27 July 2004

Good News and Bad News For Type 2 Diabetics

The bad news first:
Researchers had found a link between caffeine at mealtime and increased glucose/insulin levels in people with type 2 diabetes. This means diabetics should eliminate or decrease caffeine intake in their diets. [August 2004 issue of Diabetes Care]
In type 2 diabetes, the cells in the muscles, liver, and fat do not use insulin properly, resulting in increased blood glucose levels. Over the years, high blood glucose levels damage nerves and blood vessels, which lead to complications such as heart disease, stroke, blindness, kidney disease, nerve problems, and amputation.

In the US, there are 17 million diabetics, 90% of which are type 2 diabetics. In the Philippines, diabetes is the 9th leading cause of death per Department of Health statistics.

James D. Lane, the lead author of the caffeine-type 2 diabetes link, noted a 21% increase in glucose and a 48% rise in insulin levels after caffeine intake. He said that caffeine somewhat impairs the metabolism of carbohydrates in diabetic patients and this makes their diabetes get worse.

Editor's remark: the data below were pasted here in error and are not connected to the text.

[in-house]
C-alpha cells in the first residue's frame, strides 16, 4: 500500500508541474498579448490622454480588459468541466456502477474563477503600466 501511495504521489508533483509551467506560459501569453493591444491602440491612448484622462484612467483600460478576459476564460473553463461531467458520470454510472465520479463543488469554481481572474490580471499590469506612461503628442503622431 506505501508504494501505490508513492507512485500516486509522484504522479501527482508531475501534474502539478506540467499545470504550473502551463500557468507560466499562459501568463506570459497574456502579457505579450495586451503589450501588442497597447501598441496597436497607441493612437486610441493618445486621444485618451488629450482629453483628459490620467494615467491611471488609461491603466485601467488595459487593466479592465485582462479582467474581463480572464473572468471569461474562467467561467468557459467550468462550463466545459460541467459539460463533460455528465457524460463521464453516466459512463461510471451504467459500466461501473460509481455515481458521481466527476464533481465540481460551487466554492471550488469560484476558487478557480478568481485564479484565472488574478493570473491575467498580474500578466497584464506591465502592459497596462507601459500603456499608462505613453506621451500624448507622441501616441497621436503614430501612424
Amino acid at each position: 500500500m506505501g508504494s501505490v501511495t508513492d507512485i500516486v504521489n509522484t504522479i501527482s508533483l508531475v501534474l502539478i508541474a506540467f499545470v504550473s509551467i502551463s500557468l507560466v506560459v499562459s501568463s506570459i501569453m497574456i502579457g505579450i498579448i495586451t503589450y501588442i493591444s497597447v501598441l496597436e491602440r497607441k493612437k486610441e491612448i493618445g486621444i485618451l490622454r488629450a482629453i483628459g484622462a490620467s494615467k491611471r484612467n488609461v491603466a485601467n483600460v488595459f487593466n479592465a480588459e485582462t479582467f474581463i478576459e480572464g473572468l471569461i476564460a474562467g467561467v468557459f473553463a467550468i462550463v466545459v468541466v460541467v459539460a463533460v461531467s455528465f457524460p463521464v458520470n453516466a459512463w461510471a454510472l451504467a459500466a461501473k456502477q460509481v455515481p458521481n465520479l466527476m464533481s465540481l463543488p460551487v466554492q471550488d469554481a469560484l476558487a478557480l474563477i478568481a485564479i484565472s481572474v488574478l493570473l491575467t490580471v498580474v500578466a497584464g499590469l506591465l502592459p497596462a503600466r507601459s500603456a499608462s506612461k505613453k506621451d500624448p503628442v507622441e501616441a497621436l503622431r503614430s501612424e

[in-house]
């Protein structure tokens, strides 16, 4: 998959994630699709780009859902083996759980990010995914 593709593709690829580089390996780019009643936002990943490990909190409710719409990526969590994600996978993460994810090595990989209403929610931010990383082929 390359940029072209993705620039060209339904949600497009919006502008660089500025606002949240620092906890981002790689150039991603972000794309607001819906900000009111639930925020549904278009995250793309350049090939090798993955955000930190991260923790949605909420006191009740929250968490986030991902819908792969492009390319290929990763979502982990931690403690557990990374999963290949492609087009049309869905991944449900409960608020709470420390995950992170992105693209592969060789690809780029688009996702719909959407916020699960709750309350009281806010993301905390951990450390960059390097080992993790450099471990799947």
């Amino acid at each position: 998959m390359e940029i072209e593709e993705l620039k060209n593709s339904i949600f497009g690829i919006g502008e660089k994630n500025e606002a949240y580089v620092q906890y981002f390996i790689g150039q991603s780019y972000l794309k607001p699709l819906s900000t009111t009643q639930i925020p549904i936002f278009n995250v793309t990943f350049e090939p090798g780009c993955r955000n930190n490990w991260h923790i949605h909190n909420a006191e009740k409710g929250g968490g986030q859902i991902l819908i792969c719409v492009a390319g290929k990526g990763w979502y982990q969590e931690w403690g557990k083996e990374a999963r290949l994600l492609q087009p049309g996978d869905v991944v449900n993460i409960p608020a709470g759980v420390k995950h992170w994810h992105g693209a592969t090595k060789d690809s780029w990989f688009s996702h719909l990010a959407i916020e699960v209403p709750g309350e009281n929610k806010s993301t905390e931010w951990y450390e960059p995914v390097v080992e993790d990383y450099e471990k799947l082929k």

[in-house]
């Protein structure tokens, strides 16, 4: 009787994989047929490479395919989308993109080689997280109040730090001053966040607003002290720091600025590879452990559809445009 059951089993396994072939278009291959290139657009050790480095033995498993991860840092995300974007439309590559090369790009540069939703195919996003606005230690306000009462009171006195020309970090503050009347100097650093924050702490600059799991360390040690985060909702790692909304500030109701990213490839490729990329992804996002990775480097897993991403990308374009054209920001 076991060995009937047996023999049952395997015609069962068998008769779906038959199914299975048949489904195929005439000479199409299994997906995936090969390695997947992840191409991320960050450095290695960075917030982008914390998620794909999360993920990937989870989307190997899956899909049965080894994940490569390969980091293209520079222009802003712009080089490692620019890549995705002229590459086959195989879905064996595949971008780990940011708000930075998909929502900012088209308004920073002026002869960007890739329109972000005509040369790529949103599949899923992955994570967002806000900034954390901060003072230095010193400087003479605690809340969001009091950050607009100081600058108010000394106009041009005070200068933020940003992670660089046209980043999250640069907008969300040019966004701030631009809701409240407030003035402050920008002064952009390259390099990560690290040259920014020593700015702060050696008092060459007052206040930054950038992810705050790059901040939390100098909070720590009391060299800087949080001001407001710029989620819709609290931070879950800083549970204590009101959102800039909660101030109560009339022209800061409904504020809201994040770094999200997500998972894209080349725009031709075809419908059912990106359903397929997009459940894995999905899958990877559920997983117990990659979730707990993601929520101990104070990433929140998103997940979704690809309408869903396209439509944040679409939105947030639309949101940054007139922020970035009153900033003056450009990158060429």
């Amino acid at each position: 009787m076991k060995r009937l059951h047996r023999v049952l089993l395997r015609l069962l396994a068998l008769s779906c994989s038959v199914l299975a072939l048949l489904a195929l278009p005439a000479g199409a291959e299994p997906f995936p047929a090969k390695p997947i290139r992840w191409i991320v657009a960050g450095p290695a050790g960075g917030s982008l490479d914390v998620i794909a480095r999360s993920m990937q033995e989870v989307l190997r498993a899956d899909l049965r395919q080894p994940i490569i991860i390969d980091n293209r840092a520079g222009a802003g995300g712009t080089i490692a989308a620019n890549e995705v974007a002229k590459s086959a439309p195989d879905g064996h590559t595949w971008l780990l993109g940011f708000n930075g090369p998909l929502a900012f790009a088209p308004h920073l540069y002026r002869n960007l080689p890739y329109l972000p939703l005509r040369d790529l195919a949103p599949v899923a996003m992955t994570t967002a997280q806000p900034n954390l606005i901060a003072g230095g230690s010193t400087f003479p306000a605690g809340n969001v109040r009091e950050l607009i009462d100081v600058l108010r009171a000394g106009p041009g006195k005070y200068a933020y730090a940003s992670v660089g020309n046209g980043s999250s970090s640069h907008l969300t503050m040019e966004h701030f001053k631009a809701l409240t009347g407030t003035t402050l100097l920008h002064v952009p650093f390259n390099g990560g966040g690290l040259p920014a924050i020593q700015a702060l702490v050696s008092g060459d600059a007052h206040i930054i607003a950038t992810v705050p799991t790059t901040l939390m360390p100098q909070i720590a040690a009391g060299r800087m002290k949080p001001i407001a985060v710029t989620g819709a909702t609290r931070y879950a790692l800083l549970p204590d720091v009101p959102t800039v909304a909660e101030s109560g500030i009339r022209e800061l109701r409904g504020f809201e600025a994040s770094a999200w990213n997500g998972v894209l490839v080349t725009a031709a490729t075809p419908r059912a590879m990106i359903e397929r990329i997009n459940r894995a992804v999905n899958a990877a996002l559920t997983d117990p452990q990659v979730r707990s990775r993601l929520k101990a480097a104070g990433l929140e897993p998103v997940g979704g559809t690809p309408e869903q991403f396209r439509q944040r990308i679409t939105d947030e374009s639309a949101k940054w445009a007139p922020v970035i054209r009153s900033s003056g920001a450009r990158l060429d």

Let's now tackle the good news:
A Finnish study has found that diabetic who does just a bit of exercise during a regular workday can reduce the risk of dying from a heart attack or any other cardiovascular condition. [Circulation, July 27 online issue]
In the study which involved 3,300 people with type 2 diabetes for 18 years, researchers found that type 2 diabetics whose jobs had them on their feet and lifting light objects were 9% less likely to die of cardiovascular disease than diabetics who spent the working day behind a desk.

The Finnish study showed that leisure activities by diabetics brought even greater cardiovascular benefits. Those who had moderate leisure activity, like more than 4 hours a week of walking, cycling or gardening, had a 17% lower risk of cardiovascular death compared to diabetics whose idea of exercise was pushing the TV remote at home.

It was also noted that there was an even greater 33% death risk reduction for diabetics who led an active leisure program, defined as more than 3 hours a week like running or jogging, and swimming.

So if you are a diabetic, limit those java cups and move around more. A simple leisure walk can do wonders for your body.

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